Aqumena Review


Generation Z in India – Viva La Difference!?

Segmenting consumers by generations is an American practice that has spread by imitation to other countries including India. Which in itself is reasonable and good. The problem arises when the characteristics of the generational segments as defined by  American psychologists and marketers are taken as applicable to generations in India in a wholesale fashion leading to a real dereliction of professional practice.

After a decade-long obsession with the Millennial Generation, marketers and psychologists across the world are now beginning to focus on the post-Millennial Generation.

In the US, Pew Research has defined this generation as those born after 1996 and before 2011. There is no consensus yet on a label for this generation. Currently, Generation Z seems to have the most currency.

If we are to apply the same generational age groups in India than the relative size of the different generation, based on the 2014 NRS, would be as follows:

Generation Z in India is more than 25% larger than the Millennial Generation. And as India’s economic upward mobility continues, the socio-economic profile of the Generation Z cohort will also improve with many more entering the affluent and middle class segments signified by NCCS A and B.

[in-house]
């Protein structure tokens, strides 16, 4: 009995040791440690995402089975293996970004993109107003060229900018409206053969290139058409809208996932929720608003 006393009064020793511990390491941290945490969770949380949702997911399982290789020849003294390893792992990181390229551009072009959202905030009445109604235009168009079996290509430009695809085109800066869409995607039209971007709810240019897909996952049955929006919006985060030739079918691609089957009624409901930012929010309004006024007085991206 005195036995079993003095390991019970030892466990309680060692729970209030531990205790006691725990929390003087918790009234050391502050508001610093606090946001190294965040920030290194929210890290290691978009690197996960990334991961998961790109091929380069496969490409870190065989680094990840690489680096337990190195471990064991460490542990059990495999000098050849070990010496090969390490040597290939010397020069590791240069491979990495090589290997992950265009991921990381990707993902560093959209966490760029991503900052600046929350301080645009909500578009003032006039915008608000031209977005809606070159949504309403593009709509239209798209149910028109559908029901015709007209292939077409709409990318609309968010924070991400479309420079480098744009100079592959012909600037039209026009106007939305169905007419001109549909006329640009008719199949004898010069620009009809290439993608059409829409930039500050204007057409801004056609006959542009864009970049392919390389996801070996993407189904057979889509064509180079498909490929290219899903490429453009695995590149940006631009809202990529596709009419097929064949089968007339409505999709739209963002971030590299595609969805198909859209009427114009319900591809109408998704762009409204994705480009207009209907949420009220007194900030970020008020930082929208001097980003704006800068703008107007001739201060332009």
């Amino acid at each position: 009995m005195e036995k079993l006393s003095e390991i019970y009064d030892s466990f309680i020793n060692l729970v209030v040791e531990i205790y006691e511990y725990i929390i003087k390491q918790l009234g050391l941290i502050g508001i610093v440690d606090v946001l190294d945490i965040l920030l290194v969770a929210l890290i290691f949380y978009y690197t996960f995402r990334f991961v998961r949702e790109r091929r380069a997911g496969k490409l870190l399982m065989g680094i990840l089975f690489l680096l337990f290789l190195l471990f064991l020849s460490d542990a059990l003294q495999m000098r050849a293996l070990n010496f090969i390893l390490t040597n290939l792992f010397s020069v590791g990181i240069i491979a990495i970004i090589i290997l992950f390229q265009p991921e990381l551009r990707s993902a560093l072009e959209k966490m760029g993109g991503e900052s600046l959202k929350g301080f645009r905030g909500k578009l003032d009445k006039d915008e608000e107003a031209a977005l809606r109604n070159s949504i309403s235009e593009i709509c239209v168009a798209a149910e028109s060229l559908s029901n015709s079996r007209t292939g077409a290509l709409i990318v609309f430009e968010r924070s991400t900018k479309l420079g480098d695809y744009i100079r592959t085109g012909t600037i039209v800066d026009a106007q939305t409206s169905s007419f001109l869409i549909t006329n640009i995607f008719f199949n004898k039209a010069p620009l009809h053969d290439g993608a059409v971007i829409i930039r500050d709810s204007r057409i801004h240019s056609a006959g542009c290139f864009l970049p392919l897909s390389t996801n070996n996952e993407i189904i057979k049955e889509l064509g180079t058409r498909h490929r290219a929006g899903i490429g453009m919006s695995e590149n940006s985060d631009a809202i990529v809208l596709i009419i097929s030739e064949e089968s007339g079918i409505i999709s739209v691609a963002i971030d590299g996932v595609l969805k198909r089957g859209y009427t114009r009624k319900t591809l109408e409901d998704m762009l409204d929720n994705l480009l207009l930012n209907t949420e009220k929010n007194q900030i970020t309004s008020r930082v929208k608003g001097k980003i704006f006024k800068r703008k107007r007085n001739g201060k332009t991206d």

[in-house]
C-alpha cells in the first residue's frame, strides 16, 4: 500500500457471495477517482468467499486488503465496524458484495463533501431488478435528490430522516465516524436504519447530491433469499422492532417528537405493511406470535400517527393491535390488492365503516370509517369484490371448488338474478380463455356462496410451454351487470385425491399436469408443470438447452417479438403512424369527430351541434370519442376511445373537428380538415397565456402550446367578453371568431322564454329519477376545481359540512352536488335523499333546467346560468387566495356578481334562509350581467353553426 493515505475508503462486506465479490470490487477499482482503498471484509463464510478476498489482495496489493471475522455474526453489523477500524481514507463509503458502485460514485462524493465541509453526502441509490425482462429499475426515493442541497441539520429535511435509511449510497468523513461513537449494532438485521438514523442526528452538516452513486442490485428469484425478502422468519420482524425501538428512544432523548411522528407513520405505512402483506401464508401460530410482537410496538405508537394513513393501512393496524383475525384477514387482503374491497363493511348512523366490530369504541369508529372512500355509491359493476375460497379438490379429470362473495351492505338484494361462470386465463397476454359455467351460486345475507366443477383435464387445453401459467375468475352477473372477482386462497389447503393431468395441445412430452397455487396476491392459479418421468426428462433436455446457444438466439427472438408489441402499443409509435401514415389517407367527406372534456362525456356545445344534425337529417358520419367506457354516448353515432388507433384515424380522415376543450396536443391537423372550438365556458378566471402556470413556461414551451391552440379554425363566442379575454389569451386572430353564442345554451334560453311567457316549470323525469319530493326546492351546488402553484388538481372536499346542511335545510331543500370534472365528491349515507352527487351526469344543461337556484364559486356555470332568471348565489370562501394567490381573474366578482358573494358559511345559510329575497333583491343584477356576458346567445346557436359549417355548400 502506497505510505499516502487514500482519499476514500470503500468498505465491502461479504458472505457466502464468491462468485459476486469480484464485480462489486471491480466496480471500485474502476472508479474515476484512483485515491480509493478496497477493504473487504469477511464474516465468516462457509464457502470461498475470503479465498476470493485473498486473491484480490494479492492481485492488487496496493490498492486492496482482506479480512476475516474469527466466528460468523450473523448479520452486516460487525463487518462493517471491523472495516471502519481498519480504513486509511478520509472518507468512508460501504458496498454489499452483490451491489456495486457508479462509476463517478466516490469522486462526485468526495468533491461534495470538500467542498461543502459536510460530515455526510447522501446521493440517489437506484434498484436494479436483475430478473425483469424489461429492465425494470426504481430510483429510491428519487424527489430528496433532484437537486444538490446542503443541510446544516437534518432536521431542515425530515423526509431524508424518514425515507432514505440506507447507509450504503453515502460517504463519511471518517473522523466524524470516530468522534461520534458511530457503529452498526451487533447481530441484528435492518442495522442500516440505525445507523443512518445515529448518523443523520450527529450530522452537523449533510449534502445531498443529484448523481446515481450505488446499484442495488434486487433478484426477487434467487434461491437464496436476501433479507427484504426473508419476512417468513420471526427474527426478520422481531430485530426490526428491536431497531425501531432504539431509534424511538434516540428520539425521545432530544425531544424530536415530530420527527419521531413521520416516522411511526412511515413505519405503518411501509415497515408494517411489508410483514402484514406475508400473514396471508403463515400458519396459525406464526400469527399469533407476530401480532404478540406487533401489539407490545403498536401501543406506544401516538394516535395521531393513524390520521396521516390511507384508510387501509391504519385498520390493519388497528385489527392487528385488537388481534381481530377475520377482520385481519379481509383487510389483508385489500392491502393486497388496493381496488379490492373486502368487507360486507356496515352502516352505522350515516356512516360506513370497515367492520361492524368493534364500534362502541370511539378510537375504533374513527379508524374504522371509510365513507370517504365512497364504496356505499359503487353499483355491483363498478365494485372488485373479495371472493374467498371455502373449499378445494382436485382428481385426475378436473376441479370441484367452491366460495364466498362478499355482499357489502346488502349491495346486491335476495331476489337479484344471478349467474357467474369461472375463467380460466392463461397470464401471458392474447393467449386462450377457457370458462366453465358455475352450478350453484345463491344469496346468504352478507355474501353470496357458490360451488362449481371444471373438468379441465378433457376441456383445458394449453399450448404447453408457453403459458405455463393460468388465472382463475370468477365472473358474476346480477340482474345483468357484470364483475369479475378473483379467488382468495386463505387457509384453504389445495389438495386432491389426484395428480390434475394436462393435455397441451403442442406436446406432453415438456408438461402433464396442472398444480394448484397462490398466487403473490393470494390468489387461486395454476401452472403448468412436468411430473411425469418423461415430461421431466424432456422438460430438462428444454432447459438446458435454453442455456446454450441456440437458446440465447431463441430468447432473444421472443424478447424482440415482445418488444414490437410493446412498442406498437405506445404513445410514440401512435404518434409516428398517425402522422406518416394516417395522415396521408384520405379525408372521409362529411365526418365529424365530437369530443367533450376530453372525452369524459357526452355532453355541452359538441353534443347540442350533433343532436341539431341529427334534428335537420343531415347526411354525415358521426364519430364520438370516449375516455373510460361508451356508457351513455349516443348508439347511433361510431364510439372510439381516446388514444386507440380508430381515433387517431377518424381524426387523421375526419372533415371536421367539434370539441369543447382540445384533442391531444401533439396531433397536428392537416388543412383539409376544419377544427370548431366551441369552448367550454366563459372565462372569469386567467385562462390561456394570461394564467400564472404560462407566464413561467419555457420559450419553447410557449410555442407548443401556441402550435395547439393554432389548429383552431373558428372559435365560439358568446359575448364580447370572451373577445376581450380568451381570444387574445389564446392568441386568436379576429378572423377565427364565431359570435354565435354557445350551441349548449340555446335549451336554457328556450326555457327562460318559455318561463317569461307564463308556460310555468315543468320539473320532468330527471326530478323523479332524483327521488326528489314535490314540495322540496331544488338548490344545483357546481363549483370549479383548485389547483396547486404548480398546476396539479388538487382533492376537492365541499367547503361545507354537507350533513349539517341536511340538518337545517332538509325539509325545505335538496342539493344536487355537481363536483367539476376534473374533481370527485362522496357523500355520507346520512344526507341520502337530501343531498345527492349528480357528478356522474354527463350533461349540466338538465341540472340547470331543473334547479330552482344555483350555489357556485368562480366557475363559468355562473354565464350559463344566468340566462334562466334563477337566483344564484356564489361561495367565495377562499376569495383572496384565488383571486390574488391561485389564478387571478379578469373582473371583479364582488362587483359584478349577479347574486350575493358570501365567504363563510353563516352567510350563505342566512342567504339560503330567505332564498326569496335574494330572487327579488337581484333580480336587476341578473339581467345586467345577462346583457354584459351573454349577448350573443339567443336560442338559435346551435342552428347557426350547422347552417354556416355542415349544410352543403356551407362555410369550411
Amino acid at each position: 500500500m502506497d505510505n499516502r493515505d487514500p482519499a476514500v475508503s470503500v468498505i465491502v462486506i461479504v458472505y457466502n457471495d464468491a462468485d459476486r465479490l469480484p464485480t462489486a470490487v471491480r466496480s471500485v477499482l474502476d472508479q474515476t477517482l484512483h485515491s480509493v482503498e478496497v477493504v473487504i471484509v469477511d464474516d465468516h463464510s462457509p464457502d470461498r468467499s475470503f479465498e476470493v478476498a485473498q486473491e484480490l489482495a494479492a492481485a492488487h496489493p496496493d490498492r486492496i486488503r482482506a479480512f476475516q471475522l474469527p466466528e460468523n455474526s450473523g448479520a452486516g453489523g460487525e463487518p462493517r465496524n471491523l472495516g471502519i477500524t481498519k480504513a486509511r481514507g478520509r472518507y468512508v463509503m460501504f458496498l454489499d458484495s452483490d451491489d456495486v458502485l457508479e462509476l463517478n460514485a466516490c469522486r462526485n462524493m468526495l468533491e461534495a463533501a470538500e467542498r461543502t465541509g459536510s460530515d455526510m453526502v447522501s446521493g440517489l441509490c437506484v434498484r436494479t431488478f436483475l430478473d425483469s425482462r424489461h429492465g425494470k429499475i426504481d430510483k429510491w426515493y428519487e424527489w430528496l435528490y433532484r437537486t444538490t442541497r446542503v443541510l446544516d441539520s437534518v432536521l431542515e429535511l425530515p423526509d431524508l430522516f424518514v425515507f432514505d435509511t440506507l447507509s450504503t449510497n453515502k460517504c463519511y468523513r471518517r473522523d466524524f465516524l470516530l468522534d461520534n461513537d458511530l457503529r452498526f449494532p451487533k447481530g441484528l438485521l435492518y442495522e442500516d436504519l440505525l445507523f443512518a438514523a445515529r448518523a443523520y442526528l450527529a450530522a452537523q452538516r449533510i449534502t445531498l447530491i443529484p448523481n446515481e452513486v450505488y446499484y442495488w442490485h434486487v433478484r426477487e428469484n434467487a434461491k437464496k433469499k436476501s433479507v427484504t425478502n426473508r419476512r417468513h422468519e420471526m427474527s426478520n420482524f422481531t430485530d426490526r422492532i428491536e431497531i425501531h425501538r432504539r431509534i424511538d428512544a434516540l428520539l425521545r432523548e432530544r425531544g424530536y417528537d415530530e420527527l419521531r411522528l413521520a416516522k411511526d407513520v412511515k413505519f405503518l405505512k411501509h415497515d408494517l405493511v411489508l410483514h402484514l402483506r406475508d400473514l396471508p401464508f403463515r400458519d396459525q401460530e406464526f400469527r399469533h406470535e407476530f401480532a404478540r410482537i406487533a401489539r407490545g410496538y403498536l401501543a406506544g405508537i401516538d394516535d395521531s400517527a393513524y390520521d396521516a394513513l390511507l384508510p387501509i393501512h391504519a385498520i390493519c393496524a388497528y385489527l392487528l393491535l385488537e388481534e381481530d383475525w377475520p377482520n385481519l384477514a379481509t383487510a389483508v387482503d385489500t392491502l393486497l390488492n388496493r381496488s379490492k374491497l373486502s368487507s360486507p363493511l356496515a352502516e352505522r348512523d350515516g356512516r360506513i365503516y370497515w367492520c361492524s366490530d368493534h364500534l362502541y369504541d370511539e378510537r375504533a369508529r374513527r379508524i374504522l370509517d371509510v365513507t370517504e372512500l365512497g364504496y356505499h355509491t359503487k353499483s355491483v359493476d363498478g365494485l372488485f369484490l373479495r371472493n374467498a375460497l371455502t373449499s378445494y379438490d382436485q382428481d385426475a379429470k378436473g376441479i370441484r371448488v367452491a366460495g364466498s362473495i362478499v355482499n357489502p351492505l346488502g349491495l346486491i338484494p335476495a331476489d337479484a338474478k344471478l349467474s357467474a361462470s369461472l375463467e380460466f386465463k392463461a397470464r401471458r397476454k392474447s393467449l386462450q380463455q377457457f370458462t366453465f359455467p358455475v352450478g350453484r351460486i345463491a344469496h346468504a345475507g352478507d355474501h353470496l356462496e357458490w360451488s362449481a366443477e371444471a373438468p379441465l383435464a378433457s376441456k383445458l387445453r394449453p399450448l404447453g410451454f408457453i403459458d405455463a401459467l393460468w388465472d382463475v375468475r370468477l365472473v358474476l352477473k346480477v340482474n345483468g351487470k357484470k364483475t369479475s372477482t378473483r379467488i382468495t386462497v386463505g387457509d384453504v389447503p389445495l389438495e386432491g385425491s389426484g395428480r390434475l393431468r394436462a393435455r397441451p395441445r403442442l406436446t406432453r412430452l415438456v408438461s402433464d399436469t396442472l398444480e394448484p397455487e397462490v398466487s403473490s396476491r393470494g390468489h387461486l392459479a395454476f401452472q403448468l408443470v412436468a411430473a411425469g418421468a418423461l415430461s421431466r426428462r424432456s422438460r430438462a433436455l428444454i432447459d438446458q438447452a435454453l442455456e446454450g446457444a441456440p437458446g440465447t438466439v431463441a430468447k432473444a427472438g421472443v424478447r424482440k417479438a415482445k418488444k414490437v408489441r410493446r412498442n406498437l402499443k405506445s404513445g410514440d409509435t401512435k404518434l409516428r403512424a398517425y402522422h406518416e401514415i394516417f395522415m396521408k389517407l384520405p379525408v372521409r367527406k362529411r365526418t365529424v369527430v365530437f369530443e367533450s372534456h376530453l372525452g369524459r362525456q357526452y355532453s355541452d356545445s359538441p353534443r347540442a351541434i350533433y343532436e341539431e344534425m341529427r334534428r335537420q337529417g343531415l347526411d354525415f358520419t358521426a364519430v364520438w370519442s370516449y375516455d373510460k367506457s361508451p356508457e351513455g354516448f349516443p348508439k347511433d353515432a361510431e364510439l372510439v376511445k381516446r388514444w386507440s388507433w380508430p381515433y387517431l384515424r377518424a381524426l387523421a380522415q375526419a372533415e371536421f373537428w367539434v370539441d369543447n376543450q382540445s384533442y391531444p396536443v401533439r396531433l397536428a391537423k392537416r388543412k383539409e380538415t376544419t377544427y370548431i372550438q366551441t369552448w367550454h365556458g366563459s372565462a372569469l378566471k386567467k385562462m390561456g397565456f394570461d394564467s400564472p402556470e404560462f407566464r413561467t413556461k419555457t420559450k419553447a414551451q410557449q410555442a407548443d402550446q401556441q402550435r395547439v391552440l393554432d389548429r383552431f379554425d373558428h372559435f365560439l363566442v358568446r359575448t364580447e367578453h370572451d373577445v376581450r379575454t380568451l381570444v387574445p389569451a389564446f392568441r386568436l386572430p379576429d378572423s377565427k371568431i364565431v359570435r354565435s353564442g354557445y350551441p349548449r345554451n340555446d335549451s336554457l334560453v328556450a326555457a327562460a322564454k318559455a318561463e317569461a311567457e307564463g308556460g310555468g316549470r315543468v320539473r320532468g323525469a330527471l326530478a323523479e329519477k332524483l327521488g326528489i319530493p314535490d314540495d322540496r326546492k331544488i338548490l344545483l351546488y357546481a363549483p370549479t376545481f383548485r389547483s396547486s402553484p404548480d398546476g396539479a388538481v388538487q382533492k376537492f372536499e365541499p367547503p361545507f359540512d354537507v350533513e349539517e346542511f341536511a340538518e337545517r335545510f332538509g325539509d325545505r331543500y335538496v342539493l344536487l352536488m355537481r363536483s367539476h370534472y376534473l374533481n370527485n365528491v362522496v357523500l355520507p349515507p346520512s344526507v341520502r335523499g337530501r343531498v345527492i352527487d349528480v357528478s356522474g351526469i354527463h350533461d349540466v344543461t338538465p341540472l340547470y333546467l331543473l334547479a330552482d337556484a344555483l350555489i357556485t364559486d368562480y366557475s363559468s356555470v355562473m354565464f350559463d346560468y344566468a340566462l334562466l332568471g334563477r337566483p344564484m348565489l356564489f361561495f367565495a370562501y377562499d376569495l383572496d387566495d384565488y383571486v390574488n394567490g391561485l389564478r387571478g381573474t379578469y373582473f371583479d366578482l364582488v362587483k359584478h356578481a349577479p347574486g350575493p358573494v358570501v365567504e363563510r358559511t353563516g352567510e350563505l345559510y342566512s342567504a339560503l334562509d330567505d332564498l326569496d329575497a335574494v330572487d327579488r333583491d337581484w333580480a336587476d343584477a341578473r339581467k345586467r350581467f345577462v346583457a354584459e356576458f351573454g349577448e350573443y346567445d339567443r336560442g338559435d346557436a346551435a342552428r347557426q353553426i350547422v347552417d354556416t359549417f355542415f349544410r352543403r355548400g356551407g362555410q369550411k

Marketers need to invest in figuring out the Generation X consumer.

What is their world-view? What are their hopes and aspiration? Their attitudes to entertainment, mass media, social media, fashion, technology, food, consumption-in-general, brands, advertising etc. In what significant ways is Generation Z different from Millennials?  What are the similarities?

Answers to these questions will be key to crafting  business, brand and marketing strategy for the next decade.

It might be useful to benchmark India’s Generation Z with  Generation Z in the US. This is because the amount of consumer research coming out of US is significantly more, early and publicly available than research from any other market.

The recent surge of protest from teenagers in the US after the horrific shooting incident in a Florida school has had commentators beginning to perceive significant departures in the psyche and outlook of Generation Z than that of the Millennials in the US.

They see Generation Z in the US to be more entrepreneurial and activist in their outlook than the Millennials.

The entrepreneurial spirit among the Generation Z has been attributed to, by some experts in the US, the fact that this generation is coming of age in better economic times. Underlining the assertion that generational segmentation is more an art than a science , is the fact that some other experts in the US explain the entrepreneurial spirit from the opposite pole. The crash of 2008 and the subsequent recession has made the Generation Z thriftier than the Millennials, less sure about the job market and less inclined to see higher education as the means to financial security.